If you’ve ever had a problem getting two chips to talk, or wanted to reverse engineer a protocol, a logic analyzer is the right tool for this. Logic analyzer only detects digital high and low digital states, it records many signals simultaneously and allows to dump data to a computer for analysis. Logic analyzers can take the guess work out of debugging inter-chip communication. Many modern electronics projects that use micro-controller will benefit more from a logic analyzer than an oscilloscope.
Logic analyzers used to be expensive large special devices. Nowadays it is possible to buy a quite useful basic logic analyzer that connects to a PC for a pretty reasonable money if you don’t need the highest speeds. Saleae Logic is one reasonably priced (149 Euros) logic analyzer that connects to PC USB connector and records 8 channels at up to 24MHz sample rate. Very many practical real world embedded applications have buses that run at less than 10MHz clock rate, and Logic is quite ideal for these. If you need to analyze something faster you need some other more expensive product.
The beauty of the Saleae Logic product is not in its raw capabilities, but the fact that using it is amazingly simple. The software is very slick, easy to use and quick to learn. This product is fun to play with. Simplicity is a good reason when selecting a tool that you need every now and then, but you don’t use every day. When you are trying to figure out a problem, the last thing you want is to spend time messing with your logic analyzer. You just want a product you can start immediately and without too much thinking.
One of the nicest things about Logic is that you can decode many signal formats automatically (I2C, async serial, SPI, CAN, etc.), and you can see the decoded result along with the waveform. You can also use this product to capture long data samples and save them in various formats.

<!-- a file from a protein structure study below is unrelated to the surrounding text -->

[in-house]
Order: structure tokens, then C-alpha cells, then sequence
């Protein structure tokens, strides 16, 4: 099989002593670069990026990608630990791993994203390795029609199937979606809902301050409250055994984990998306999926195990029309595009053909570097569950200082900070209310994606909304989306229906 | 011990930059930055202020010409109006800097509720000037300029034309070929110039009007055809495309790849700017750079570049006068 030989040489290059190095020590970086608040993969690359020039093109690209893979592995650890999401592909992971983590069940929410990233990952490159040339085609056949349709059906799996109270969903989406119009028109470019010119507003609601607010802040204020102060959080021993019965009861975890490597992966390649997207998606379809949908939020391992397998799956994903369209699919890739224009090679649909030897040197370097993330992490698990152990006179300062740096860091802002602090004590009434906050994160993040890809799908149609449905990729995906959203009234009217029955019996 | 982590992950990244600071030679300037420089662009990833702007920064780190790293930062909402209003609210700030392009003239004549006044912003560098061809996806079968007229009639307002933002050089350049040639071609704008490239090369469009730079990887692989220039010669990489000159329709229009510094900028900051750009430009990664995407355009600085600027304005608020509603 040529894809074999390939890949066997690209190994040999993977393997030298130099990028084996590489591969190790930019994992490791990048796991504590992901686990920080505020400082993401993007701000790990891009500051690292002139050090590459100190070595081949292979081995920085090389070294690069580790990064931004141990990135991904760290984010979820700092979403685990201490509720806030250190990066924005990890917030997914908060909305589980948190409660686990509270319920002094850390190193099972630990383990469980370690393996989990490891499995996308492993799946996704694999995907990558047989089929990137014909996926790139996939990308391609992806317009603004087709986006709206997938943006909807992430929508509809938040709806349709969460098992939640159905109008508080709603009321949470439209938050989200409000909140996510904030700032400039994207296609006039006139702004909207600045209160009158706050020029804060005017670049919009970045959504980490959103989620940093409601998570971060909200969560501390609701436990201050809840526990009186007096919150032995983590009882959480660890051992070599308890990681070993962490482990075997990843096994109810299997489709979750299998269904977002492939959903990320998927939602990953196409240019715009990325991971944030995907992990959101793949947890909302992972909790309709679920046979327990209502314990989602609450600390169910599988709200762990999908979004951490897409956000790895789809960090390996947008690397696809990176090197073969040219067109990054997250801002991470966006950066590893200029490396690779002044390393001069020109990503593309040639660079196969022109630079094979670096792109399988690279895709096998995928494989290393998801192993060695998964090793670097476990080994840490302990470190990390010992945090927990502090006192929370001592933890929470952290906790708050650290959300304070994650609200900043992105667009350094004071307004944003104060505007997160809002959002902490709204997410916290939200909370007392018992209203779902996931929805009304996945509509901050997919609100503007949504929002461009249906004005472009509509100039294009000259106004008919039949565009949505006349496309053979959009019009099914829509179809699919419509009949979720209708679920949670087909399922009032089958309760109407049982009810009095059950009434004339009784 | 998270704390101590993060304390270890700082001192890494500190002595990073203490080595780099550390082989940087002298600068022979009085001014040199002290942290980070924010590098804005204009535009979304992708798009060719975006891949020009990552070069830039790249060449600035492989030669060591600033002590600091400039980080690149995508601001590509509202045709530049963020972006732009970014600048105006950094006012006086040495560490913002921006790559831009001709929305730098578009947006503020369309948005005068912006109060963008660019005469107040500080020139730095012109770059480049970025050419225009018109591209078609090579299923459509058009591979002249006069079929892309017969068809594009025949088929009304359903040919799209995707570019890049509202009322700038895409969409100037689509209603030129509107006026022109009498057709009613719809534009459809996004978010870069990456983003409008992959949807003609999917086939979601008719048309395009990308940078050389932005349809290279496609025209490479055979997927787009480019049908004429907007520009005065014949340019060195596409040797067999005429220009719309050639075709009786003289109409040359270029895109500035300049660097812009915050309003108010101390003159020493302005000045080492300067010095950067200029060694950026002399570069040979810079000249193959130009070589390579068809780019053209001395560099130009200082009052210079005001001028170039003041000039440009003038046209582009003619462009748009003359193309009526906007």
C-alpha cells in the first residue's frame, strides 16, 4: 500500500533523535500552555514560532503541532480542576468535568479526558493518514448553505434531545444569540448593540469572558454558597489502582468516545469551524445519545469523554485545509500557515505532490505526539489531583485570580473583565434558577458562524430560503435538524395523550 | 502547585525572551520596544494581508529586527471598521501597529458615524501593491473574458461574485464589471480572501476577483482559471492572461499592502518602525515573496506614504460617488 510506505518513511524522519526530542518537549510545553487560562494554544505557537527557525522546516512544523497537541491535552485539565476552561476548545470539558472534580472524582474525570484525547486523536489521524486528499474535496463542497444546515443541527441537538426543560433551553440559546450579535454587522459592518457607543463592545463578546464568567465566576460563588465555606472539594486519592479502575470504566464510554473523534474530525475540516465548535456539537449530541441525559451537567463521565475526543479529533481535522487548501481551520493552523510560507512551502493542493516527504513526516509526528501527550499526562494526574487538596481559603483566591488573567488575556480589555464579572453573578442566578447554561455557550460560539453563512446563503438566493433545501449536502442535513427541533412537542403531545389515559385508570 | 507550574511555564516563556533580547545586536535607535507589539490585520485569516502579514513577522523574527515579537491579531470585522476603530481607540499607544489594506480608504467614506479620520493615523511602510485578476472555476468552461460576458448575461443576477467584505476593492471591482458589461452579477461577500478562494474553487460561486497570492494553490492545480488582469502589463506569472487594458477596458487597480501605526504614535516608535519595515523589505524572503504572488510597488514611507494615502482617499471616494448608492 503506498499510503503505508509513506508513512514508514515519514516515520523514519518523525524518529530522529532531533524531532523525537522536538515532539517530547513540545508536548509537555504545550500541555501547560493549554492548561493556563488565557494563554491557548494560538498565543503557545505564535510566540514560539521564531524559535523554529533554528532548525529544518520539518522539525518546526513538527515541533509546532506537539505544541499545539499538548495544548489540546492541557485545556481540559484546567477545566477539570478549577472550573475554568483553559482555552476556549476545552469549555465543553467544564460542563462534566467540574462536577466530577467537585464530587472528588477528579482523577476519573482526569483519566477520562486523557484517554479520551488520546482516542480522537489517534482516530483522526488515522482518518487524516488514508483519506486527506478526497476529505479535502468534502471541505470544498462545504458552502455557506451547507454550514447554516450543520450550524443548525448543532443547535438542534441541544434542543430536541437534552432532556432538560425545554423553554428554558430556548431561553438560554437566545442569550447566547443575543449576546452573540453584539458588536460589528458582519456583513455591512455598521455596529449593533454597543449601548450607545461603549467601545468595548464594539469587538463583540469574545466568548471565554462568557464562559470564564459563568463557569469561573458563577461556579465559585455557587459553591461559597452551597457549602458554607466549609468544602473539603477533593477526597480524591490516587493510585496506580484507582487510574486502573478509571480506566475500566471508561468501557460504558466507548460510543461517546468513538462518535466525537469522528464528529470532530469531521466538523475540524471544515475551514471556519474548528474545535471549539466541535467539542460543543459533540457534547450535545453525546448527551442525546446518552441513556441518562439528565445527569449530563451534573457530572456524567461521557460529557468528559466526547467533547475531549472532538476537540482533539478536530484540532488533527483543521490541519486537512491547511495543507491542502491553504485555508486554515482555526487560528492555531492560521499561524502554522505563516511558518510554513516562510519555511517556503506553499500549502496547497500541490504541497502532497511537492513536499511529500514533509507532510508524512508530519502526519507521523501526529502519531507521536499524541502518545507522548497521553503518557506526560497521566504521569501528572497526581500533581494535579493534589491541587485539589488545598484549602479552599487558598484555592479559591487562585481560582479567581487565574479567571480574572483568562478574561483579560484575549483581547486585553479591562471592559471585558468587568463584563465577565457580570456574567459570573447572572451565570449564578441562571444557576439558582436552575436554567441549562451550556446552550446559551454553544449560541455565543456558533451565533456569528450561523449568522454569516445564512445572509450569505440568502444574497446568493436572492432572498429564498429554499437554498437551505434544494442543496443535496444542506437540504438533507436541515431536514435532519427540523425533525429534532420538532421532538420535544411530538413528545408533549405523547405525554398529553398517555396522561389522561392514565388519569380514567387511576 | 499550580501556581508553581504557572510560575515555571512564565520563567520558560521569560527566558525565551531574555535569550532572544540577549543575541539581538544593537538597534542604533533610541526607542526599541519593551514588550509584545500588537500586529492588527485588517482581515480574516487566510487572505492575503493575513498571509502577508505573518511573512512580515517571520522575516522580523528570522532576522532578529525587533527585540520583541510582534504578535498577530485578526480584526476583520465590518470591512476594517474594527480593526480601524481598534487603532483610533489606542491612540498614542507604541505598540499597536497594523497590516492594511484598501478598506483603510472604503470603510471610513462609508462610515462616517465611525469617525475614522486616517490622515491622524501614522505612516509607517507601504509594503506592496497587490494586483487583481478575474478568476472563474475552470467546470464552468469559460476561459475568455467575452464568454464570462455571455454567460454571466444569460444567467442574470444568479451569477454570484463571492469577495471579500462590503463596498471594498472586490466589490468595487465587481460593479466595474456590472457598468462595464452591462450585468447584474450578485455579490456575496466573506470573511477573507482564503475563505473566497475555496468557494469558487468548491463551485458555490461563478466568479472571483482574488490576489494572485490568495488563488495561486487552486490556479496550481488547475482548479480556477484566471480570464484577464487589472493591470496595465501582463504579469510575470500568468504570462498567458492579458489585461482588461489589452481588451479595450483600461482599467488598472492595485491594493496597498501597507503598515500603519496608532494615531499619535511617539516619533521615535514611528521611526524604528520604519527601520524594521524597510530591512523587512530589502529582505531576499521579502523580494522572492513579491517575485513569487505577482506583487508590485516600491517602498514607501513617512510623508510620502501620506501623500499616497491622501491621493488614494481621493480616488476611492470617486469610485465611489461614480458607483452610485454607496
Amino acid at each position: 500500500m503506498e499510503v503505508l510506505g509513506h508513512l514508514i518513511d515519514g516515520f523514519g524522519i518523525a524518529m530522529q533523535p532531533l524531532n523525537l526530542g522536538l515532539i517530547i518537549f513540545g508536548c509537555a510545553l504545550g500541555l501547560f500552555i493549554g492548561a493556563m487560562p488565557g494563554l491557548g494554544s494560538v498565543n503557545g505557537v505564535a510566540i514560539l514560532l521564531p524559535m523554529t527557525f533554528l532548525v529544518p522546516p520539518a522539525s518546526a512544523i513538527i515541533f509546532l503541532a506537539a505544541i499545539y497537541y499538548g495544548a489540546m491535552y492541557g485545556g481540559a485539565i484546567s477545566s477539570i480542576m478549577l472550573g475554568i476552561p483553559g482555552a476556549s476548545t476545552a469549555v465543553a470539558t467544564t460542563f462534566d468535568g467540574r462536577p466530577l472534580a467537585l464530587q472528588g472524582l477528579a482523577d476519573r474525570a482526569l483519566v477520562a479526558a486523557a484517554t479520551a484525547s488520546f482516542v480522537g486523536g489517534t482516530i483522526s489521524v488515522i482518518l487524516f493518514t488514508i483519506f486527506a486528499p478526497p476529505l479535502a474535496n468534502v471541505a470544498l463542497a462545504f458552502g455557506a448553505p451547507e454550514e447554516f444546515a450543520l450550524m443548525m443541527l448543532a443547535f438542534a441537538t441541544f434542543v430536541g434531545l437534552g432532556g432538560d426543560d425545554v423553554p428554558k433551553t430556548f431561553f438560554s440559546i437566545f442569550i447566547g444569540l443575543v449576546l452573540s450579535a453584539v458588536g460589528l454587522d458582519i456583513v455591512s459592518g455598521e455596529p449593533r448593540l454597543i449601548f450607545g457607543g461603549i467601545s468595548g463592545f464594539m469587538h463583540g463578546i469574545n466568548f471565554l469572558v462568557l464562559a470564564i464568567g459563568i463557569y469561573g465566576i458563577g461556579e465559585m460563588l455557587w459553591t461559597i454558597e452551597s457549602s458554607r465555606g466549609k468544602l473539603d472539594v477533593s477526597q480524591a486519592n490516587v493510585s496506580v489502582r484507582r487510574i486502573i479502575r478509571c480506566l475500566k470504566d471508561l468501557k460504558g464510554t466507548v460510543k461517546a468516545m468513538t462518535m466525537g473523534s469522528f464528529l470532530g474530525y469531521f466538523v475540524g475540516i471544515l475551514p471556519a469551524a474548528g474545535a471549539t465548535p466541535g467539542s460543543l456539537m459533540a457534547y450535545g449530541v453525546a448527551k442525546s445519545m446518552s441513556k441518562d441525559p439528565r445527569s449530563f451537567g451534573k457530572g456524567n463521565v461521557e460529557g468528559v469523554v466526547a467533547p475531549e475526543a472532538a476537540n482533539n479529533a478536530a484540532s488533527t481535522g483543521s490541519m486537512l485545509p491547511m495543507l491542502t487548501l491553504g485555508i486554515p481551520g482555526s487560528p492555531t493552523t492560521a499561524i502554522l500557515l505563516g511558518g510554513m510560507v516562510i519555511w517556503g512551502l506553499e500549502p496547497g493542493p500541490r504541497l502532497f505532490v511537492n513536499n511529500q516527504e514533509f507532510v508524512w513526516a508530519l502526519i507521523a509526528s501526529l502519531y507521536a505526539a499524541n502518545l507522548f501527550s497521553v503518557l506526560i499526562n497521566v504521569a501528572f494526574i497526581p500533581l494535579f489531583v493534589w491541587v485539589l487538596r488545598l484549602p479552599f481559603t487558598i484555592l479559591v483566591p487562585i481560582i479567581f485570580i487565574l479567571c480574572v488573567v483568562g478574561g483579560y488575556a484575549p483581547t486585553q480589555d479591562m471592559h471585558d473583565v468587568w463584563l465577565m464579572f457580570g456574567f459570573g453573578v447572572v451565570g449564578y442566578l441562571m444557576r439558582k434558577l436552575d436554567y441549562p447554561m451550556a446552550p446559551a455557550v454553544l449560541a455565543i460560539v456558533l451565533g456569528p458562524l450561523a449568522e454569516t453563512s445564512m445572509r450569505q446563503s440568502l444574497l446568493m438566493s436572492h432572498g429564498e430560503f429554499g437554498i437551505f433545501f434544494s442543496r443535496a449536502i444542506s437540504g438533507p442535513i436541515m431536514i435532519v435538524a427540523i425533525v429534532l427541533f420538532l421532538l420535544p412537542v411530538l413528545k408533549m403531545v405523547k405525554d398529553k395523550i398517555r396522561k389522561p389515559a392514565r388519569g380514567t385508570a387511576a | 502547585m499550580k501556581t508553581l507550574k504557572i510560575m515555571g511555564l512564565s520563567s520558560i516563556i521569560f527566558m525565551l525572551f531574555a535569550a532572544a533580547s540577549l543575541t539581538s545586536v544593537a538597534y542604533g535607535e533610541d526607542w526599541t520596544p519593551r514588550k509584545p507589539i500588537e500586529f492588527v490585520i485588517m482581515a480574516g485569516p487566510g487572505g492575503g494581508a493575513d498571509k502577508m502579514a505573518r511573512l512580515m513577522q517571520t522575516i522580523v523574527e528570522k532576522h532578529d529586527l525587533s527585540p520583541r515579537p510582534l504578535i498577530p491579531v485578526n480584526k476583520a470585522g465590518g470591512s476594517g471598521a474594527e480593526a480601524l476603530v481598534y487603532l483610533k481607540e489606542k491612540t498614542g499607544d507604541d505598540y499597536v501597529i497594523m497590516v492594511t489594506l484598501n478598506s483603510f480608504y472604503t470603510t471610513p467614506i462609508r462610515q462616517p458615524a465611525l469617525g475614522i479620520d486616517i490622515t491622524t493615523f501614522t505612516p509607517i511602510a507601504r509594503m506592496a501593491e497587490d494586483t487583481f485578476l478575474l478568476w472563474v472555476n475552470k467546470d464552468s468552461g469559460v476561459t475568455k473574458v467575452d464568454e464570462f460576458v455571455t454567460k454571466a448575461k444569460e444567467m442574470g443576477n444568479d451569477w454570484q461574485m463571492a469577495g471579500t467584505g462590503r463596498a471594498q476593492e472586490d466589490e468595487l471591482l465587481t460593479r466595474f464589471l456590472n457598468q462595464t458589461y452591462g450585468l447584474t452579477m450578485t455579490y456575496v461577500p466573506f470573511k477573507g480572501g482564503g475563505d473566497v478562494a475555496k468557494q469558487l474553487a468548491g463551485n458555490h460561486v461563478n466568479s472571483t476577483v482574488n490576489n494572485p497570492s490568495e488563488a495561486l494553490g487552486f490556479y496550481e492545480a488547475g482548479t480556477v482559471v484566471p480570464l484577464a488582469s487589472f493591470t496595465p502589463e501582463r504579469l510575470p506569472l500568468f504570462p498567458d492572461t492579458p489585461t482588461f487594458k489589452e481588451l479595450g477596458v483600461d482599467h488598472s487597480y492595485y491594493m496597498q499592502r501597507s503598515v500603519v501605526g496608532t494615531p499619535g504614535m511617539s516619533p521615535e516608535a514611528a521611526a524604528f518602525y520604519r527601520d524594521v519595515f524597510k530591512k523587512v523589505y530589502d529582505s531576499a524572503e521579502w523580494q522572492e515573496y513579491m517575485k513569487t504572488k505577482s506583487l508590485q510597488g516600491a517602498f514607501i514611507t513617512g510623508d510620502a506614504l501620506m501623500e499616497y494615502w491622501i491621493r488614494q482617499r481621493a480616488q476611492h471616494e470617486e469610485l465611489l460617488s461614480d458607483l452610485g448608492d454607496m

The most of the magic on this product is in the PC software side. You can download the software from Saleae web page and try it yourself in demo mode. On the good side the software is cross-platform: Windows, Linux and Mac. I like products that work on Linux as well, although currently I have only used the software only on Windows (XP and Vista).
The actual hardware is pretty simple. The Logic hardware is based on the Cypress Semiconductor CY7C68013A-56PVXC, a high speed 8051 microcontroller with a USB peripheral interface. CY7C68013A can send theoretically 48MB/s of pure data to the computer, but very rarely does any product approach USB 2.0′s advertised 480mbps transfer rate for sustained periods. The advanced data processing is done on the PC software side.
On the funny side, turns out that competing logic analyzer product USBEE SX has exactly the same hardware inside. Considering the simplicity of the hardware part of the devices it is no winder that there are some Chinese made clones of those devices available. This cloning indicates that this is good product. The fact of life is that good products get copied sooner or later and bad ones are just forgotten.